Wale: Bringing Afrobeat To Mainstream Hip-Hop

Wale once kicked off a track rapping the line “allow me to introduce me, my name Wale don’t say Wally.” 11 years ago that was my introduction to him. As a new resident to the DMV area at that time the magnitude of what he represented to its denizens was lost on me. Only now 11 years later am I beginning to consider and comprehend a modicum of the magnitude that his identity as a Nigerian-American rapper meant not only to the American hip hop culture but also to the burgeoning hip-hop scenes across the continent of Africa and specifically to his homeland of  Nigeria.

Born Olubowale Victor Akintimehin, a name that oozes African identity, Wale’s work has regularly displayed his connection to his homeland – if not sonically then only in mere mention. Taking into account his most recent studio album, Shine, Wale features a few of the most prominent and talented artists that Nigeria has to offer in Wizkid on “My Love”, Phil Adé (who is technically Nigerian-Grenadian) on “Smile”, along with Davido and Olamide on “Fine Girl”.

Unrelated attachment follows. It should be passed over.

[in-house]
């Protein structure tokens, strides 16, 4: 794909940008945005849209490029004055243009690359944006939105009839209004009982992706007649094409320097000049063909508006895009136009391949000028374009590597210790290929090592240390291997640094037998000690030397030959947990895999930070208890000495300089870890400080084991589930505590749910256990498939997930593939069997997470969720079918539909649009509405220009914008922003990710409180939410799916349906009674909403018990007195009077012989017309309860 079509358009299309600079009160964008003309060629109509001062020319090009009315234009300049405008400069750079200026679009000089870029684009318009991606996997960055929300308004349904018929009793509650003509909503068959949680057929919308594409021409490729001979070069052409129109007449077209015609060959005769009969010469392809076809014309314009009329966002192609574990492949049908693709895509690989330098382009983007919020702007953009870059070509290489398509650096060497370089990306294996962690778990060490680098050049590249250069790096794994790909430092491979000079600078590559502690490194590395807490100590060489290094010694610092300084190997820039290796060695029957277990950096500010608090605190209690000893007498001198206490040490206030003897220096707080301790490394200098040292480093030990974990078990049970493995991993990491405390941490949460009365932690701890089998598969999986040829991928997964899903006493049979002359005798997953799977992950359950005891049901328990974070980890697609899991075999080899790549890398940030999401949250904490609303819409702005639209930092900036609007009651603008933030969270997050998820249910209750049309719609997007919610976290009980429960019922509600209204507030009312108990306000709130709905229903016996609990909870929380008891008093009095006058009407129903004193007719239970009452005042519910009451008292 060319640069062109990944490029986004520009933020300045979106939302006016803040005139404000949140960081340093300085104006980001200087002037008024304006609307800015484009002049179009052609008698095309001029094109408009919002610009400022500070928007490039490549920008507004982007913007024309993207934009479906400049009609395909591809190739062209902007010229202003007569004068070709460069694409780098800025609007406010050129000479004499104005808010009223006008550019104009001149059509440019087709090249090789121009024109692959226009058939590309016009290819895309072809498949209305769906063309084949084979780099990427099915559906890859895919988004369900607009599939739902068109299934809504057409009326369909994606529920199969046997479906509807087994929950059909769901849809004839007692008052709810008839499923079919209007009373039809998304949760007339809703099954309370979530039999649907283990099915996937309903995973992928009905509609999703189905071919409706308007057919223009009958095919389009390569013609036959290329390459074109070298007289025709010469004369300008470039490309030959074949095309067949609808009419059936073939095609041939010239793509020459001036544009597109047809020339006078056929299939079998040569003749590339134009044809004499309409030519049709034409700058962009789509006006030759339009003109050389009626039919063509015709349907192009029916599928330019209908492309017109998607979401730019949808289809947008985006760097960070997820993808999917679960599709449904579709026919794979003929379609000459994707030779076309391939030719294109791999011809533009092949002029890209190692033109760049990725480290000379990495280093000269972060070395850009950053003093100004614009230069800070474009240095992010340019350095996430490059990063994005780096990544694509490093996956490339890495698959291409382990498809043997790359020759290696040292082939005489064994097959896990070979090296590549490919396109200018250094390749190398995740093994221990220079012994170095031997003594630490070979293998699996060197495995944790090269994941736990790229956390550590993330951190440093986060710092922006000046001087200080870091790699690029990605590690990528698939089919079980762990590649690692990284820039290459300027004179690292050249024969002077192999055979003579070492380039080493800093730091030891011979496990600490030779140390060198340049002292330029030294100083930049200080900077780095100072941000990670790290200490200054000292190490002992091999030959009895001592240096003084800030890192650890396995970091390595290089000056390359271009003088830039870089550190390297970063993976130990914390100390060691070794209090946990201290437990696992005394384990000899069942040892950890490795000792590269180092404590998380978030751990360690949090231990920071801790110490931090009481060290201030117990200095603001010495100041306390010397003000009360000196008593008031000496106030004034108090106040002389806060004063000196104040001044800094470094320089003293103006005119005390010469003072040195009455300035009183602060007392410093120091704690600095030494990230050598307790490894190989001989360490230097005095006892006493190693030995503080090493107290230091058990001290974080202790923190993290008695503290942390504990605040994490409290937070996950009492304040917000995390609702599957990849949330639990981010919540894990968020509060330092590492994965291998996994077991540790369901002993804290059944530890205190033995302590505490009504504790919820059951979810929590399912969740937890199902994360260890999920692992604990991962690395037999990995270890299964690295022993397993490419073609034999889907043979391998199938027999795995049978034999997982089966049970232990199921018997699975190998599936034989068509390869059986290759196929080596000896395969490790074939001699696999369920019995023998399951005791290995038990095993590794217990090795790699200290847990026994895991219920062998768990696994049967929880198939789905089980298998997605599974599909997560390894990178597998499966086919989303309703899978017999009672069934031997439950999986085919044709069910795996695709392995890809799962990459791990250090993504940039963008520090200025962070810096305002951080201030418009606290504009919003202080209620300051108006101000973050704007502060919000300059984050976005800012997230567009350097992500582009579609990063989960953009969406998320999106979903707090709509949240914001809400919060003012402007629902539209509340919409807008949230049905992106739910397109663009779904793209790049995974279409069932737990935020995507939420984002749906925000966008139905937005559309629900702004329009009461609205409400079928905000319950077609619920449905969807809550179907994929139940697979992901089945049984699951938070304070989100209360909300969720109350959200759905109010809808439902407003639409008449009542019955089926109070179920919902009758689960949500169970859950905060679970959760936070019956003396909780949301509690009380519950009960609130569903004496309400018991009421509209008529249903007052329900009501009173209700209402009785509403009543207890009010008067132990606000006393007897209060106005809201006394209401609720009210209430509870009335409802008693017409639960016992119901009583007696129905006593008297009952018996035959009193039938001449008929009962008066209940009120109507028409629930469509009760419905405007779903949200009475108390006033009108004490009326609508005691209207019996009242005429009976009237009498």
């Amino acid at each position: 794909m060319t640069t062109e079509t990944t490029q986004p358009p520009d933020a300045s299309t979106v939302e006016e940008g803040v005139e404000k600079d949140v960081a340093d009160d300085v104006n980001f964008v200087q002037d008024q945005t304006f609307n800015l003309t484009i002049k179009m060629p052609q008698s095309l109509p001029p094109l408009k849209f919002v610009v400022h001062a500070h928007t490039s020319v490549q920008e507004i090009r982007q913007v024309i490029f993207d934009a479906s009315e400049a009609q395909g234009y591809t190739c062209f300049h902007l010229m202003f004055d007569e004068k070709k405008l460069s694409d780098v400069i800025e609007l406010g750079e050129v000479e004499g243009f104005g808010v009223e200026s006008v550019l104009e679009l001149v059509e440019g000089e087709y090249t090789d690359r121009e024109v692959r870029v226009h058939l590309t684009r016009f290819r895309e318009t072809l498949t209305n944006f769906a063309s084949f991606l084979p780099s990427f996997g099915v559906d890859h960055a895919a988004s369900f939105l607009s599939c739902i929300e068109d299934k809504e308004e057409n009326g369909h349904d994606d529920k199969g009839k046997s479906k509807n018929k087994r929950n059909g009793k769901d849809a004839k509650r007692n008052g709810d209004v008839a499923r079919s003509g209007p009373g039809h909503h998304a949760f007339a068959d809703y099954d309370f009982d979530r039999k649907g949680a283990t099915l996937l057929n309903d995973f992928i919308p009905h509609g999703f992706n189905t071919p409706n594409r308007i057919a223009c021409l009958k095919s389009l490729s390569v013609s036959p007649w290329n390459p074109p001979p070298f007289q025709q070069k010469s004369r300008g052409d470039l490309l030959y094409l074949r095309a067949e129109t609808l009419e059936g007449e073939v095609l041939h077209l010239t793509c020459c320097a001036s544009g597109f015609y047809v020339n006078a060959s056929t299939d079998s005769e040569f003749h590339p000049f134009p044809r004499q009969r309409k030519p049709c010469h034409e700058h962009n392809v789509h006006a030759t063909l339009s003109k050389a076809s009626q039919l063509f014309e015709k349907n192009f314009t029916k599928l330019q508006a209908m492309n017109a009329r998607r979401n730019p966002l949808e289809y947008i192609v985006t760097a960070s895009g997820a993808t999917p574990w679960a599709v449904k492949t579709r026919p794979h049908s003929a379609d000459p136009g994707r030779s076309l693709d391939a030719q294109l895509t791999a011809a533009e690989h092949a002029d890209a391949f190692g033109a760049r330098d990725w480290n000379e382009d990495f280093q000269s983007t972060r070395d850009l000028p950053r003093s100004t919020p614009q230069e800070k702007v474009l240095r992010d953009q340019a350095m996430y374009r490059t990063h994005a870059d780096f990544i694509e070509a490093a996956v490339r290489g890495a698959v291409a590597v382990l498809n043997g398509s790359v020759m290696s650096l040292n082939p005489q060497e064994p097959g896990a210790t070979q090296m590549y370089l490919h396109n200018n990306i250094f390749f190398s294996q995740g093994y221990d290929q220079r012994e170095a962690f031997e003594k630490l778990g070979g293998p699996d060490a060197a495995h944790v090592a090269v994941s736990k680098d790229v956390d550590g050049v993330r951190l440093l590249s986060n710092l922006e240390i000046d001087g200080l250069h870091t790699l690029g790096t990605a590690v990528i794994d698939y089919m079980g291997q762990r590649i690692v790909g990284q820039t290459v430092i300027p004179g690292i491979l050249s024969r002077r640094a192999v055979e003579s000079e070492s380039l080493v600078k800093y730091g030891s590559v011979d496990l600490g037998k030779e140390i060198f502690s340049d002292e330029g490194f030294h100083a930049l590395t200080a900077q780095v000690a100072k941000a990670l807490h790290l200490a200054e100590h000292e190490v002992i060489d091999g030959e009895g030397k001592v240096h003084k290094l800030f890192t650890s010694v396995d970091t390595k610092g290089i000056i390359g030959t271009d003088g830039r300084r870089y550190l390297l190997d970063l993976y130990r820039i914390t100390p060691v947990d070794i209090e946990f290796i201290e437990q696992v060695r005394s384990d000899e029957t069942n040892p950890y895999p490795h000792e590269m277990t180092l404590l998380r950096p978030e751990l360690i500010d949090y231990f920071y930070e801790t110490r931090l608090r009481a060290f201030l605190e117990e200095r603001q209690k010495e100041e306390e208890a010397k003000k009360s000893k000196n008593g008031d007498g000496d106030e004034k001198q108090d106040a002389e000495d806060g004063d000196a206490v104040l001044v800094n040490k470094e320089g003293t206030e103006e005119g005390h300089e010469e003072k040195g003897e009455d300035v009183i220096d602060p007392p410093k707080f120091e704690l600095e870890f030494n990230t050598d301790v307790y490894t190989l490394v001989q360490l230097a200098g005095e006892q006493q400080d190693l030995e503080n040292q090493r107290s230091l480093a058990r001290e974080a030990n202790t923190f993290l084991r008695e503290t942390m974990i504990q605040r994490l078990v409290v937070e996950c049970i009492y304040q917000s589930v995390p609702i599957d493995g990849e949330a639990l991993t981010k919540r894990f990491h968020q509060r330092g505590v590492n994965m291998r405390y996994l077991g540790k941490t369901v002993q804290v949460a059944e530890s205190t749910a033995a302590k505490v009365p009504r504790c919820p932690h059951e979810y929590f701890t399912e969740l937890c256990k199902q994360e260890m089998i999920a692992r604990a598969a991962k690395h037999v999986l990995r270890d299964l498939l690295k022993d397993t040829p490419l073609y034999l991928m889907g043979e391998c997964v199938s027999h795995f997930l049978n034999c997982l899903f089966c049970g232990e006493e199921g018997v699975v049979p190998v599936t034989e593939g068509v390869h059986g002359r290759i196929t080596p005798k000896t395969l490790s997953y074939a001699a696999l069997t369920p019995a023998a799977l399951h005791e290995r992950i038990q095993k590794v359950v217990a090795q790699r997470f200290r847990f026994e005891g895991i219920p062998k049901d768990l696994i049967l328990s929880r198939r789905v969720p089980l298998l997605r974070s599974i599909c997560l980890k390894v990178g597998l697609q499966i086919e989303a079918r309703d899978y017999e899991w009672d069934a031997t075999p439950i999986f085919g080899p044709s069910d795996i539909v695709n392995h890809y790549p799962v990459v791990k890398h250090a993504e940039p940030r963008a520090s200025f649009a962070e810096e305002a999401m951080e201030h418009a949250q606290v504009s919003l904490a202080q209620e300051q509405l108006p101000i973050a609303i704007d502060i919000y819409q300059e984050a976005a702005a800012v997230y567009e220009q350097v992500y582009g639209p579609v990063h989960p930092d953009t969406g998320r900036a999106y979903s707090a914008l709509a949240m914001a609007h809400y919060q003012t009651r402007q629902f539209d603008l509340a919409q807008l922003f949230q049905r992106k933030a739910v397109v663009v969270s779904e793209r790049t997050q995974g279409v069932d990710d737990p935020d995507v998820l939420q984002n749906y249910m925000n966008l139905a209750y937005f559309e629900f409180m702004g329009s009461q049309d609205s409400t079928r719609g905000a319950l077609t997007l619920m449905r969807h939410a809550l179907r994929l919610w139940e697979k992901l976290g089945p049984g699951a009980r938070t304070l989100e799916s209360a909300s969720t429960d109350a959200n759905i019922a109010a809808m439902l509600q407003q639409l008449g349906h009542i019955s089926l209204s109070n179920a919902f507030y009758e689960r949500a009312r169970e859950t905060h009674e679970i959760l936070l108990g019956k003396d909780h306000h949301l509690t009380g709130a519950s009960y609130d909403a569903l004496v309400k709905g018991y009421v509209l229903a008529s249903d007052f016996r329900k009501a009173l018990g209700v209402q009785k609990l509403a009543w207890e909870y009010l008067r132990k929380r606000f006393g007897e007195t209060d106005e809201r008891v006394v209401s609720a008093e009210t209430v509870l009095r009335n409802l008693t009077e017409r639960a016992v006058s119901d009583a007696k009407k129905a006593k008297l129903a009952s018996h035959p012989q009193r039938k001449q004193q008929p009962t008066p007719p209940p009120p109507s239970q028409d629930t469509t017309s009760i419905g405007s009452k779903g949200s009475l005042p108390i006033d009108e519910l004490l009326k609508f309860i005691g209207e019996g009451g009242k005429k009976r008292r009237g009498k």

One tidbit of public interest, or perhaps merely of interest to me as a music journalist, is that this album made frequent use of Afrobeats. Afrobeats is a genre of music originating in Nigeria which Fela Kuti is credited for having created, or at the very least is a noted as an important factor in it’s utilization. It was created with elements of West African jùjù (a kind of Yoruba percussion per Wikipedia) and African-American jazz in the 1960’s and 1970’s.

Shortly after Wale released ‘Shine’ , to much praise and critical acclaim, there was one critic in particular who tried to dull that shine by claiming Wale was riding the wave of rappers (*cough* Drake) who were biting the Caribbean sound. This…did not go well for the critic in the court of public opinion.


I won’t delve into the politics of a white music critic telling a Naija artist that he is biting the Caribbean sound while he is in fact creating the music of his people and culture – I’ll let the readers do the math on why that doesn’t add up. However I will say that Wale’s beats have ALWAYS been on point, especially on this album in which the Afrobeats are spirited, lively, and potent. The sound is equal parts unique and familiar. What we get is a finished product that combines his DC swagger and rap style with Naija afrobeat thusly representing and honoring the disparate nature of both his ethnic African background and American upbringing; ultimately creating something for both longtime and new fans alike.

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